No Change On Yuan, No Progress On Pyongyang

China hasn’t budged from its position of being willing to allow the yuan to appreciate against the dollar but only when it is good and ready. The issue came up, inevitably, at the latest round of high-level dialogue between the two countries in Beijing. China has also hitched the question of the U.S. easing its restrictions on high-tech exports to the currency issue, which will further ensure nothing happens anytime soon. But the tone of the talks was amicable, including even the warning to Washington to keep its nose out of what Beijing considers domestic affairs — Tibet and Taiwan.

All of which is good as the two countries more pressing issue is what to do about North Korea sinking of the South Korean warship Cheonan. Seoul has suspended trade with Pyongyang and demanded an apology, which is a modest interpretation of the “stern” response it promised to the sinking. North Korea denies any involvement the sinking and has threatened war if sanctions are imposed and to shoot down any psychological warfare apparatus along the DMZ if that is reactivated as Seoul has also threatened. U.S. Secretary of State asked China to help bring North Korea to heel, but the question remains how much influence Beijing holds over the mercurial North Korean leader Kim Jong Il.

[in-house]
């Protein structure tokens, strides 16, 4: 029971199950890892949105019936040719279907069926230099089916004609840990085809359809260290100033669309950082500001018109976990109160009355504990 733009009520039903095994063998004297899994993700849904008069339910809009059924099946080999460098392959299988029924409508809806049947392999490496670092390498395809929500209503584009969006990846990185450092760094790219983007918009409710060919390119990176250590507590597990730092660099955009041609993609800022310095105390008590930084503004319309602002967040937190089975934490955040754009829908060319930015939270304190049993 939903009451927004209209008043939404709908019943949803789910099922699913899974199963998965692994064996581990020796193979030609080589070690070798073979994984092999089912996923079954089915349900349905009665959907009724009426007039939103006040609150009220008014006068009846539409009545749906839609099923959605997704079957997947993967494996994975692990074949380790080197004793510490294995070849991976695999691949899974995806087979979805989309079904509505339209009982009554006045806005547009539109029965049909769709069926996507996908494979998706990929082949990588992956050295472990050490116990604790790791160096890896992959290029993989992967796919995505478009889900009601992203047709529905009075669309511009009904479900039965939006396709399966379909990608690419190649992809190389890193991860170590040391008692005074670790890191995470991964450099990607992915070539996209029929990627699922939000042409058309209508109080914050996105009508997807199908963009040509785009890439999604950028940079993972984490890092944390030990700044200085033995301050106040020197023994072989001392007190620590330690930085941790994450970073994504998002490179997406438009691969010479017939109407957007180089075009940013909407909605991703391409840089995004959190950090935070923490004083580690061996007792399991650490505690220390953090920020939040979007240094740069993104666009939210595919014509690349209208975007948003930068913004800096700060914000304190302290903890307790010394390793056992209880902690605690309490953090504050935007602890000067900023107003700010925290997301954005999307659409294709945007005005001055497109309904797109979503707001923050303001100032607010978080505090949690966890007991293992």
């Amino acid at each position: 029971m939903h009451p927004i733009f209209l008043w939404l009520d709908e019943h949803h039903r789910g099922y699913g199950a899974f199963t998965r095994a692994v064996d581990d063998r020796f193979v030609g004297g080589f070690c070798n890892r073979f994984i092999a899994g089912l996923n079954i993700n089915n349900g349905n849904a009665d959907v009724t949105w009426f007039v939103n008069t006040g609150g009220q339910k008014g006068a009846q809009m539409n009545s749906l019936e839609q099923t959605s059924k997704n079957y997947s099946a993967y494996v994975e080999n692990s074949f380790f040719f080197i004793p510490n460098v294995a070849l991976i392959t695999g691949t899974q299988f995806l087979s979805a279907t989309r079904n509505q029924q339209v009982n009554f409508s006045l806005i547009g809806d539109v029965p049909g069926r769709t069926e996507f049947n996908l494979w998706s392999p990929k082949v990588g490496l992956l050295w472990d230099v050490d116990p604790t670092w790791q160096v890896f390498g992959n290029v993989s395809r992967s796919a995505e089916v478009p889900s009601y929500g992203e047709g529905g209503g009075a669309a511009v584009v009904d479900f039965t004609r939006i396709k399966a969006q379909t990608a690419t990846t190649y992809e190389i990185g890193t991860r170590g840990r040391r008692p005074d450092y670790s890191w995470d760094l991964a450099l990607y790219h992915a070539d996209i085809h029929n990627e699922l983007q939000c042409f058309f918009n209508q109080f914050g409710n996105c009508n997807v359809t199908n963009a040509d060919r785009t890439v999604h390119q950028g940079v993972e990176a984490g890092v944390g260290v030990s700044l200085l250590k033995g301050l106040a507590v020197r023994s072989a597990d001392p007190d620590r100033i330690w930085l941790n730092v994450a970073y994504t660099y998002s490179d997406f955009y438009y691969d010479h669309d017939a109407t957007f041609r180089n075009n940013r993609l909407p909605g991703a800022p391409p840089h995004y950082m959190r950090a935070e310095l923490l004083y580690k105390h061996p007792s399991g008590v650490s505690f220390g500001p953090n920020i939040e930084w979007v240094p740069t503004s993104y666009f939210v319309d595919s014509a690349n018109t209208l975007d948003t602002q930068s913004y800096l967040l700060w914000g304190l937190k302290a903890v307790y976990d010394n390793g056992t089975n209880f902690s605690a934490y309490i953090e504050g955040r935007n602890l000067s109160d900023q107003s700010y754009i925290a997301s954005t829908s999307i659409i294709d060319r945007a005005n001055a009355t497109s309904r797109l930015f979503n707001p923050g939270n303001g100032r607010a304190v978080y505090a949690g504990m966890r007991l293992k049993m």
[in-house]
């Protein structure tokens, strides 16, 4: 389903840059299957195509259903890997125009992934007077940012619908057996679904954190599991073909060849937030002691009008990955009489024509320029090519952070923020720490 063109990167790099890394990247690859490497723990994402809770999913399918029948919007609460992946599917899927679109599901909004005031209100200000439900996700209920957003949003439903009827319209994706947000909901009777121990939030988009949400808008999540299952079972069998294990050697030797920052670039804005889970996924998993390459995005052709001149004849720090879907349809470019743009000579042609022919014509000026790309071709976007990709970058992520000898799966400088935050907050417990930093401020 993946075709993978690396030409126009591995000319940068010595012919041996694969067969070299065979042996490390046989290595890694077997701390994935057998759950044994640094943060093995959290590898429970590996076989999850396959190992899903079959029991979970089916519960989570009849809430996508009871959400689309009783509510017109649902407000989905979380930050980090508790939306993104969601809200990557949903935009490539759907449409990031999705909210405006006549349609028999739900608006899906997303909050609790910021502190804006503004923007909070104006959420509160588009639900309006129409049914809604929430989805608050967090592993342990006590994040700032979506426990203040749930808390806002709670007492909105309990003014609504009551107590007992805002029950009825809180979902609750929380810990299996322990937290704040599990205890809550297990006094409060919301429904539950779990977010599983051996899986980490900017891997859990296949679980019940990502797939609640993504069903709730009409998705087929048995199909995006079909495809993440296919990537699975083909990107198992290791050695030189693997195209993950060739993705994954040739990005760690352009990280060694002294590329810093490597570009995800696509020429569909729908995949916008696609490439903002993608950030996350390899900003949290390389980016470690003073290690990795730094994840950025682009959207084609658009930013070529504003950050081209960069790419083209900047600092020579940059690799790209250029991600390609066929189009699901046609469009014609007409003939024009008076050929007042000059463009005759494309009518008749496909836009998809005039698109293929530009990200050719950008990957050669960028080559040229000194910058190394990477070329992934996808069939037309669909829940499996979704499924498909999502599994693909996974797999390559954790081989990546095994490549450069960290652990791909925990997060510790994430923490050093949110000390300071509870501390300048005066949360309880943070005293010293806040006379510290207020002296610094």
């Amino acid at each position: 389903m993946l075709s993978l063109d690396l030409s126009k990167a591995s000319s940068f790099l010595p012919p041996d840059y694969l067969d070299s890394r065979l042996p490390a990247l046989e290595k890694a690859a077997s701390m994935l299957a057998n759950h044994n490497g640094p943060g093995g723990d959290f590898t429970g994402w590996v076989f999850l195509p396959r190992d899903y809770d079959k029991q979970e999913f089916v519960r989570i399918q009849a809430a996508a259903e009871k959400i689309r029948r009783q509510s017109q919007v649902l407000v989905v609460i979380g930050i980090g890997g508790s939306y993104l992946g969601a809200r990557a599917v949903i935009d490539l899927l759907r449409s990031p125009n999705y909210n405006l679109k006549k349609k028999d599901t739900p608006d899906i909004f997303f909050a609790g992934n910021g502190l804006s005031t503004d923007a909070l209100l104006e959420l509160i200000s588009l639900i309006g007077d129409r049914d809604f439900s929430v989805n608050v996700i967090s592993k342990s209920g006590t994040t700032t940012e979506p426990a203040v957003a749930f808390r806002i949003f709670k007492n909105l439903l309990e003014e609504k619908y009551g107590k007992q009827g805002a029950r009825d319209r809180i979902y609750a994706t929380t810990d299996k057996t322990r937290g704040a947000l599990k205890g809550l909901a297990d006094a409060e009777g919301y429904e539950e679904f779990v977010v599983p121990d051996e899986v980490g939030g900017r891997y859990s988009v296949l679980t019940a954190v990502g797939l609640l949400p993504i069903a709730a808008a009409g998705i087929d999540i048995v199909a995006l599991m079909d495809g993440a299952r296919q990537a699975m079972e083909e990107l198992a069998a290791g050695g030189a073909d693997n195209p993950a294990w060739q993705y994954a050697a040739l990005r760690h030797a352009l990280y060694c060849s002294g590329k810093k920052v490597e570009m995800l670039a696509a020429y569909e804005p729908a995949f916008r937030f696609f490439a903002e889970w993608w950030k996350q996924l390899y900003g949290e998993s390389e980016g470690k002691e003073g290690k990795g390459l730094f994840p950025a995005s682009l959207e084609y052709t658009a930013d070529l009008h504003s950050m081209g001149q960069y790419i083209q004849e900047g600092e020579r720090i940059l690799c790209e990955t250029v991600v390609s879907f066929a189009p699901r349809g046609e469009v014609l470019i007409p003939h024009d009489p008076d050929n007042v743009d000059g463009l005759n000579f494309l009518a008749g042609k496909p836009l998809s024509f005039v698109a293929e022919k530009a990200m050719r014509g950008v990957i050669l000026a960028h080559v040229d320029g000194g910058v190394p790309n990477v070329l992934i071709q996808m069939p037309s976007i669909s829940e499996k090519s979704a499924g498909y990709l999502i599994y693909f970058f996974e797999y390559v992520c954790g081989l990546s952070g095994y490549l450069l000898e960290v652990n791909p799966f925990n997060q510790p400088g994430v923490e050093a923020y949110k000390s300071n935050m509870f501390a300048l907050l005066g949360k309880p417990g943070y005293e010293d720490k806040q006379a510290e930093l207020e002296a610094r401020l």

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Filed under China-Koreas, China-U.S., Economy

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